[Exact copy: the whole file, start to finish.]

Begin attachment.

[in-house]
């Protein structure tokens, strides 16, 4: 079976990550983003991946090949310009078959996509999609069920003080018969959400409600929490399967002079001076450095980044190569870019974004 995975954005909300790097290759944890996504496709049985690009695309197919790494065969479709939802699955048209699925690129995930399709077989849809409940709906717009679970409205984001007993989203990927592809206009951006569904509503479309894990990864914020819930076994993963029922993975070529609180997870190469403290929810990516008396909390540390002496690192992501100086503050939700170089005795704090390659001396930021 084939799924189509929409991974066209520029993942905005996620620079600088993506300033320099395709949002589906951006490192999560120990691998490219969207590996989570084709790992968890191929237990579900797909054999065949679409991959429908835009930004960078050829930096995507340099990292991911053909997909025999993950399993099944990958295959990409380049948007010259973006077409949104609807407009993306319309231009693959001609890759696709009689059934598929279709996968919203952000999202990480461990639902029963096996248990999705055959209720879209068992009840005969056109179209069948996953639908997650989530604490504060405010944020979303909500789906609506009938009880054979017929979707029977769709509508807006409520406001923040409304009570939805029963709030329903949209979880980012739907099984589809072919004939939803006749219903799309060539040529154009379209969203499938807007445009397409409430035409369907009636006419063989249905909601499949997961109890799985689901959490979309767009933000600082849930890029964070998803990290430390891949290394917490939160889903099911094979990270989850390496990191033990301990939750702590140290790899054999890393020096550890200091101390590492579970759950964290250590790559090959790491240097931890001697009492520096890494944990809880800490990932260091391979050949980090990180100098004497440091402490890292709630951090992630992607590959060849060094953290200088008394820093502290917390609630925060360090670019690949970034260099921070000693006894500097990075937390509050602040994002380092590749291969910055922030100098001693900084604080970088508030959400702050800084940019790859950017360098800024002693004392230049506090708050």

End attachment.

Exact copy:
[in-house]
């Protein structure tokens, strides 16, 4: 079976990550983003991946090949310009078959996509999609069920003080018969959400409600929490399967002079001076450095980044190569870019974004 995975954005909300790097290759944890996504496709049985690009695309197919790494065969479709939802699955048209699925690129995930399709077989849809409940709906717009679970409205984001007993989203990927592809206009951006569904509503479309894990990864914020819930076994993963029922993975070529609180997870190469403290929810990516008396909390540390002496690192992501100086503050939700170089005795704090390659001396930021 084939799924189509929409991974066209520029993942905005996620620079600088993506300033320099395709949002589906951006490192999560120990691998490219969207590996989570084709790992968890191929237990579900797909054999065949679409991959429908835009930004960078050829930096995507340099990292991911053909997909025999993950399993099944990958295959990409380049948007010259973006077409949104609807407009993306319309231009693959001609890759696709009689059934598929279709996968919203952000999202990480461990639902029963096996248990999705055959209720879209068992009840005969056109179209069948996953639908997650989530604490504060405010944020979303909500789906609506009938009880054979017929979707029977769709509508807006409520406001923040409304009570939805029963709030329903949209979880980012739907099984589809072919004939939803006749219903799309060539040529154009379209969203499938807007445009397409409430035409369907009636006419063989249905909601499949997961109890799985689901959490979309767009933000600082849930890029964070998803990290430390891949290394917490939160889903099911094979990270989850390496990191033990301990939750702590140290790899054999890393020096550890200091101390590492579970759950964290250590790559090959790491240097931890001697009492520096890494944990809880800490990932260091391979050949980090990180100098004497440091402490890292709630951090992630992607590959060849060094953290200088008394820093502290917390609630925060360090670019690949970034260099921070000693006894500097990075937390509050602040994002380092590749291969910055922030100098001693900084604080970088508030959400702050800084940019790859950017360098800024002693004392230049506090708050």